Surface Water Temps: The more warm water in the equatorial East Pacific means more storm production in the North Pacific during winter months (roughly speaking). Cold water in that area has a dampening effect. Regardless of what the atmospheric models and surface winds suggest, actual water temperatures are a ground-truth indicator of what is occurring in the ocean. As of the most recent low res imagery (1/12) a modestly warm water regime remains in control of the equatorial East Pacific but not getting any warmer recently. A weak El Nino signature is barely holding on. Cool water is developing east of the Galapagos to Peru while warm water has traction just west of the Galapagos reaching west to 160W (the result of the eruption of a Kelvin Wave that peaked 12/21). But that warm water is now in decline. TAO data suggests barely +0.5 deg C anomalies or less are fading from a point south of Hawaii to the Galapagos. +1.0 deg anomalies are rebuilding near 170E. The CDAS NINO 3.4 Index suggest water temps at +0.0, previously peaking late Nov at about +1.0. The thought is the Upwelling Kelvin Wave Phase was taking control.
Subsurface Waters Temps on the equator are cooling. As of 1/13 a +1.0 C anomaly flow was barely hanging on under the equatorial Pacific from 150 meters up and east of 150E. No embedded Kelvin Waves were in flight. Satellite data from 1/0 depicts 0-+5 cm anomalies over the West and Central equatorial Pacific, indicative of an open pipe, but neutral anomalies from 140W eastward. The latest chart of upper Ocean Heat Content (1/8) indicates +1 deg anomalies are continuing to develop between 130-140E reaching east to 175W, suggestive that another Kelvin wave might be in the early stages of development. Theoretically the peak of El Nino occurred (12/21) with no more Kelvin Wave development expected if this is to be a single year event. If it is a true multiyear Midoki El Nino event, then it would not be unexpected to see another Kelvin Wave develop in the Jan-Feb 2015 timeframe. See current Upper Oceanic Heat Content chart here.
Pacific Counter Current data as of 1/1 is still mixed. The current is pushing moderately west to east over the entire Pacific north of the equator focused on the Intertropical Convergence Zone (ITCZ) reaching into Central America. It is strongest north of New Guinea and again south of Hawaii. But on the equator a steady modest east to west flow was in control from 85W to the dateline. Anomaly wise - west anomalies were just on the equator over the West Pacific west of the dateline then north of the equator in pockets into the East Pacific, with pockets of stronger east anomalies just south of the equator from the Galapagos to almost the dateline. This data continues to suggest a mixed pattern but generally supportive of warm water transport to the east.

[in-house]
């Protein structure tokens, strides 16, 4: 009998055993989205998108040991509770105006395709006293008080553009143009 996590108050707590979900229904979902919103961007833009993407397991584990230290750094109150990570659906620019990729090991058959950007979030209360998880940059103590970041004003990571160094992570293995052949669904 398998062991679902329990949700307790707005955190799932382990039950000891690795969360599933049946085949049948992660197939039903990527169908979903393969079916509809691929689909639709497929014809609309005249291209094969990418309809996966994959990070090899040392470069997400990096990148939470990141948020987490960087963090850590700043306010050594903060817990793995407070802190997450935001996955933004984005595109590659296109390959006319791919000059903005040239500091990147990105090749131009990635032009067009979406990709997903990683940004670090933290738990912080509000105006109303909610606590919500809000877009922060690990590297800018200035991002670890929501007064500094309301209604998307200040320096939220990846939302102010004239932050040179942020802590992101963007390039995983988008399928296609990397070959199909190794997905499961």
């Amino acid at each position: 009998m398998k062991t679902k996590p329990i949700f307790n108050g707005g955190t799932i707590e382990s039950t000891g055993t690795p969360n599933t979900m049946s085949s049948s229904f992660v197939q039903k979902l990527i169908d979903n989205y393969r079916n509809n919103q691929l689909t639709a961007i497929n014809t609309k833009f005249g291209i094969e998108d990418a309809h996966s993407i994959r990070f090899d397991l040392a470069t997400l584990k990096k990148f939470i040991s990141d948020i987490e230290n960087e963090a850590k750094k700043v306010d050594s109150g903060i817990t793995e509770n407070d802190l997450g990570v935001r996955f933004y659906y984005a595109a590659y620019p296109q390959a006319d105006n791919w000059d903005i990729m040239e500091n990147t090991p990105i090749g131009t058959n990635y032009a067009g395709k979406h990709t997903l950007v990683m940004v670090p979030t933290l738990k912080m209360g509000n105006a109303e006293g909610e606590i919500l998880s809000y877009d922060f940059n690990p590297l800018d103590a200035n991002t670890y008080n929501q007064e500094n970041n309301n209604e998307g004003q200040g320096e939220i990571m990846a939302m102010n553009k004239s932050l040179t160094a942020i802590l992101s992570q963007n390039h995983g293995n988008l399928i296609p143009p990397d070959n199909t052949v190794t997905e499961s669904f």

Projections from the monthly CFSv2 model run 1/13 for the Nino 3.4 region have gone 'off the chart'. It suggests water temps are down some at +0.6 deg C and are to fade some to +0.5 degs through April 2015. But the interesting part remains that water temps are to start building from +1.0 degs in late June 2015, pushing +2.0 degs C by Sept 2015 and +2.2 degs by October. This suggests that perhaps we are moving towards a multi-year warm event, and not a weak one either. See the chart based version here - link. A consensus of other models are not as optimistic though.
Analysis: Mult.cgie downwelling Kelvin Waves generated by suppressed trades and occasional Westerly Wind Bursts occurring through 2014 in the West Pacific. Those Kelvin Waves have warmed waters over the Eastern equatorial Pacific, but not sufficiently to declare an official El Nino. Still some degree of teleconnection or feedback loop between the ocean and the atmosphere is in.cgiay. The telconnections we are focused on contribute to the production of open ocean storms (and therefore swells) mainly in the Pacific Basin that may or may not have the same impacts as a full blown El Nino. So our criteria is certainly less than the threshold of NOAAs.
The focus now becomes whether it will persist into 2015 and transition into a multi-year event, or fade in the March-June 2015 timeframe. At this time we're assuming the situation with move to a multiyear, Midoki event (the better of all options).
Officially we remain in a neutral ENSO atmospheric pattern, with no El Nino in.cgiay. We are now looking for signs of a continued Westerly Wind Bursts and Kelvin Wave development, suggestive of continued warming East Pacific equatorial waters for the 2015 (meaning enhanced support for the jetstream and storm development in Fall/Winter 2015-2016).
See imagery in the ENSO Powertool and more details in the El Nino Update Updated 12/4/13
Beyond 72 hours no swell producing fetch of interest is forecast.
Details to follow...
External Reference Material: El Nino Southern Oscillation (ENSO), Madden Julian Oscillation (MJO), Pacific Decadal Oscillation (PDO), Southern Oscillation Index (SOI), Kelvin Wave
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Surf Height-Swell Height Correlation Table